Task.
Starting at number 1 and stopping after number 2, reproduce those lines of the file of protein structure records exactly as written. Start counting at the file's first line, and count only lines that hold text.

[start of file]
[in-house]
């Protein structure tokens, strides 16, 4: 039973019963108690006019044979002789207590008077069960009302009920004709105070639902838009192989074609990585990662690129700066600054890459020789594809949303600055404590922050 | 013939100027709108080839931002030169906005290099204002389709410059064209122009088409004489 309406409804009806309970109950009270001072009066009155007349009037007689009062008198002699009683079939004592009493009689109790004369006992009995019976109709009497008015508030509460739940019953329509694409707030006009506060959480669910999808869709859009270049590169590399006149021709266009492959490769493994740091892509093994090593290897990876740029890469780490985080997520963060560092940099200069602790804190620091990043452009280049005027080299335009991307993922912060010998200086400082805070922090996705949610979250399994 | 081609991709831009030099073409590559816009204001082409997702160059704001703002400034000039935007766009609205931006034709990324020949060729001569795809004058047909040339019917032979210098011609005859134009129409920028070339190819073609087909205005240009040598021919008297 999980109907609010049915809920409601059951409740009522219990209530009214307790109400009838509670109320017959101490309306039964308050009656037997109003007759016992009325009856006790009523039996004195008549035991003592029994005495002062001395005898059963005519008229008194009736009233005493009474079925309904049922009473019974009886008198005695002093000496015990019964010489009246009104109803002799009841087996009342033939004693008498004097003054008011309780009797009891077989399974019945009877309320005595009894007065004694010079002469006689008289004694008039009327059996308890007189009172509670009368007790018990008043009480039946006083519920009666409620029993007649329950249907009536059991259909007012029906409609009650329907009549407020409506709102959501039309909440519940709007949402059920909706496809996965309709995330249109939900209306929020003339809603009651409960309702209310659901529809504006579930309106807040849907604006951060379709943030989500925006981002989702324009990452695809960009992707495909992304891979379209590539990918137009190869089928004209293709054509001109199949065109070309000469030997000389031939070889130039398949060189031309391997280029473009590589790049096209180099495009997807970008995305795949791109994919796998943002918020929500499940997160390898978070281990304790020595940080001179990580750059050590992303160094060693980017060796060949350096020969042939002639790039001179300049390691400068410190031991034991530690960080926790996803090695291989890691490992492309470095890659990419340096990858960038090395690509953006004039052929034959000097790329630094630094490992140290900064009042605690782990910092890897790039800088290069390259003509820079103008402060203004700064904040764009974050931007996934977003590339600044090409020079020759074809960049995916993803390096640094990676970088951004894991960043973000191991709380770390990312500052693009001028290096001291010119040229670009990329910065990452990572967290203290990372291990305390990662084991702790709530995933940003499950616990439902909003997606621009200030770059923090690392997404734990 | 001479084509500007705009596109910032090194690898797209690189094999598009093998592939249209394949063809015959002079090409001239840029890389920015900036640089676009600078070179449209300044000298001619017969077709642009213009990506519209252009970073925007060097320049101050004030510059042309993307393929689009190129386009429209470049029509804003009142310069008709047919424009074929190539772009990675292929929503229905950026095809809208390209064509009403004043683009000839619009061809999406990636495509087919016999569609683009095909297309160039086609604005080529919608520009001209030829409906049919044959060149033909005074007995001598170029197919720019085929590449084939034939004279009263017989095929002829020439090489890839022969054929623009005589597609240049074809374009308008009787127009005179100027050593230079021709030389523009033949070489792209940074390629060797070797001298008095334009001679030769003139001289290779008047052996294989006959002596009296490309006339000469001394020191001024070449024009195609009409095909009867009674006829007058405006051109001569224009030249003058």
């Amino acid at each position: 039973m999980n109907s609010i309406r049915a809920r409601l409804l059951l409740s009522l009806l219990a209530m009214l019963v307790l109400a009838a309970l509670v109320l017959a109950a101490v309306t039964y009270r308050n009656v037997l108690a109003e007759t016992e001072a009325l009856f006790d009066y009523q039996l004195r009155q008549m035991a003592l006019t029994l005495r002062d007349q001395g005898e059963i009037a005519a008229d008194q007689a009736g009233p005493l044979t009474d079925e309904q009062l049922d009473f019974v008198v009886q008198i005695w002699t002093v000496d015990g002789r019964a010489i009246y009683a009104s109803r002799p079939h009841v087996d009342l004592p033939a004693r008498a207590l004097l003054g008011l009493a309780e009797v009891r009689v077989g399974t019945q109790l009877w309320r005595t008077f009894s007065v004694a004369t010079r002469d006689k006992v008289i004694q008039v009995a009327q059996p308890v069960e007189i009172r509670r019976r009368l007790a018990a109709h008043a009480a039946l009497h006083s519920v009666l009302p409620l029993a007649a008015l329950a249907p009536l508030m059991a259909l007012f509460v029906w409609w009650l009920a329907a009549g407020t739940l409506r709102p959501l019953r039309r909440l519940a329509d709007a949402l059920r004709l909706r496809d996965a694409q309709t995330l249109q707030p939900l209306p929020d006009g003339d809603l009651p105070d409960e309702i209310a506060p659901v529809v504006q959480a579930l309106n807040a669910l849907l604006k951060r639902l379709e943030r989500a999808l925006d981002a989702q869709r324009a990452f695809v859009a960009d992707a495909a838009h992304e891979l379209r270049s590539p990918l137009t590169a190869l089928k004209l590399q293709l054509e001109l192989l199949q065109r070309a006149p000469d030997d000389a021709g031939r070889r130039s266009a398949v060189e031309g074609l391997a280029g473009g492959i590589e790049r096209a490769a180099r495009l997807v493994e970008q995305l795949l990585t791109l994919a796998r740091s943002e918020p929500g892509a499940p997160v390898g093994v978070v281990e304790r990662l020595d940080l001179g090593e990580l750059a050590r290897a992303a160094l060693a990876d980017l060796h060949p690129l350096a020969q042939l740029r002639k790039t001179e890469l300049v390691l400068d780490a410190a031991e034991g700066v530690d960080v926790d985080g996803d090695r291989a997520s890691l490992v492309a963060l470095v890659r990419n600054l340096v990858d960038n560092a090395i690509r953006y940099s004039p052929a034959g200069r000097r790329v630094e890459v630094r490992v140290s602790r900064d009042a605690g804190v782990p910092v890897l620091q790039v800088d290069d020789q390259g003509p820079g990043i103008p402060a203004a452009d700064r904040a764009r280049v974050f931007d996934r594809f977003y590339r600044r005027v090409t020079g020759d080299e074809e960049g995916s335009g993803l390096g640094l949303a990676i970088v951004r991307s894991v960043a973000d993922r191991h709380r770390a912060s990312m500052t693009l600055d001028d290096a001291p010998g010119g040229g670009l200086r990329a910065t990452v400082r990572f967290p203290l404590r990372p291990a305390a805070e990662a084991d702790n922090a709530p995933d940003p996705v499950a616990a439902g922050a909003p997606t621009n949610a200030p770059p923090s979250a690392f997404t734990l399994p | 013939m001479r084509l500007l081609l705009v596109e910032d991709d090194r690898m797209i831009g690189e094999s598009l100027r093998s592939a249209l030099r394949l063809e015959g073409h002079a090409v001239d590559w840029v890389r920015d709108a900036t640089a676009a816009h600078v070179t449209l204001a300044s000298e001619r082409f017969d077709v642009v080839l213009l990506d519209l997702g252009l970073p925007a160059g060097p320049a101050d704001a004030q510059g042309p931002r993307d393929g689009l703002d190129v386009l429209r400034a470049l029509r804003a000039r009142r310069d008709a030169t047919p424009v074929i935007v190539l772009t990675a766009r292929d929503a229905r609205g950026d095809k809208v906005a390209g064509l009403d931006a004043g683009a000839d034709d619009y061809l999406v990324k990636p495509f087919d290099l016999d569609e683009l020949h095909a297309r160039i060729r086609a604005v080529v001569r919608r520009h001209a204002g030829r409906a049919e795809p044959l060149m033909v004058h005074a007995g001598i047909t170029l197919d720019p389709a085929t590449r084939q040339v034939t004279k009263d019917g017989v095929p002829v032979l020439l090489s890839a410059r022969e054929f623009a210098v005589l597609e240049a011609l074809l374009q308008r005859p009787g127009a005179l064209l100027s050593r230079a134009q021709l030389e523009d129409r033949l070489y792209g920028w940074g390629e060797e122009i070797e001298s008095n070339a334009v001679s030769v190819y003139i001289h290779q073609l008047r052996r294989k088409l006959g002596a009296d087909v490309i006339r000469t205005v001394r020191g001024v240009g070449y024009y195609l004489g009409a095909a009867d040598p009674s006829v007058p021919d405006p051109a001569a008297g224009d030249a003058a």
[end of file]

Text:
[in-house]
């Protein structure tokens, strides 16, 4: 039973019963108690006019044979002789207590008077069960009302009920004709105070639902838009192989074609990585990662690129700066600054890459020789594809949303600055404590922050 | 013939100027709108080839931002030169906005290099204002389709410059064209122009088409004489 309406409804009806309970109950009270001072009066009155007349009037007689009062008198002699009683079939004592009493009689109790004369006992009995019976109709009497008015508030509460739940019953329509694409707030006009506060959480669910999808869709859009270049590169590399006149021709266009492959490769493994740091892509093994090593290897990876740029890469780490985080997520963060560092940099200069602790804190620091990043452009280049005027080299335009991307993922912060010998200086400082805070922090996705949610979250399994 | 081609991709831009030099073409590559816009204001082409997702160059704001703002400034000039935007766009609205931006034709990324020949060729001569795809004058047909040339019917032979210098011609005859134009129409920028070339190819073609087909205005240009040598021919008297 999980109907609010049915809920409601059951409740009522219990209530009214307790109400009838509670109320017959101490309306039964308050009656037997109003007759016992009325009856006790009523039996004195008549035991003592029994005495002062001395005898059963005519008229008194009736009233005493009474079925309904049922009473019974009886008198005695002093000496015990019964010489009246009104109803002799009841087996009342033939004693008498004097003054008011309780009797009891077989399974019945009877309320005595009894007065004694010079002469006689008289004694008039009327059996308890007189009172509670009368007790018990008043009480039946006083519920009666409620029993007649329950249907009536059991259909007012029906409609009650329907009549407020409506709102959501039309909440519940709007949402059920909706496809996965309709995330249109939900209306929020003339809603009651409960309702209310659901529809504006579930309106807040849907604006951060379709943030989500925006981002989702324009990452695809960009992707495909992304891979379209590539990918137009190869089928004209293709054509001109199949065109070309000469030997000389031939070889130039398949060189031309391997280029473009590589790049096209180099495009997807970008995305795949791109994919796998943002918020929500499940997160390898978070281990304790020595940080001179990580750059050590992303160094060693980017060796060949350096020969042939002639790039001179300049390691400068410190031991034991530690960080926790996803090695291989890691490992492309470095890659990419340096990858960038090395690509953006004039052929034959000097790329630094630094490992140290900064009042605690782990910092890897790039800088290069390259003509820079103008402060203004700064904040764009974050931007996934977003590339600044090409020079020759074809960049995916993803390096640094990676970088951004894991960043973000191991709380770390990312500052693009001028290096001291010119040229670009990329910065990452990572967290203290990372291990305390990662084991702790709530995933940003499950616990439902909003997606621009200030770059923090690392997404734990 | 001479084509500007705009596109910032090194690898797209690189094999598009093998592939249209394949063809015959002079090409001239840029890389920015900036640089676009600078070179449209300044000298001619017969077709642009213009990506519209252009970073925007060097320049101050004030510059042309993307393929689009190129386009429209470049029509804003009142310069008709047919424009074929190539772009990675292929929503229905950026095809809208390209064509009403004043683009000839619009061809999406990636495509087919016999569609683009095909297309160039086609604005080529919608520009001209030829409906049919044959060149033909005074007995001598170029197919720019085929590449084939034939004279009263017989095929002829020439090489890839022969054929623009005589597609240049074809374009308008009787127009005179100027050593230079021709030389523009033949070489792209940074390629060797070797001298008095334009001679030769003139001289290779008047052996294989006959002596009296490309006339000469001394020191001024070449024009195609009409095909009867009674006829007058405006051109001569224009030249003058």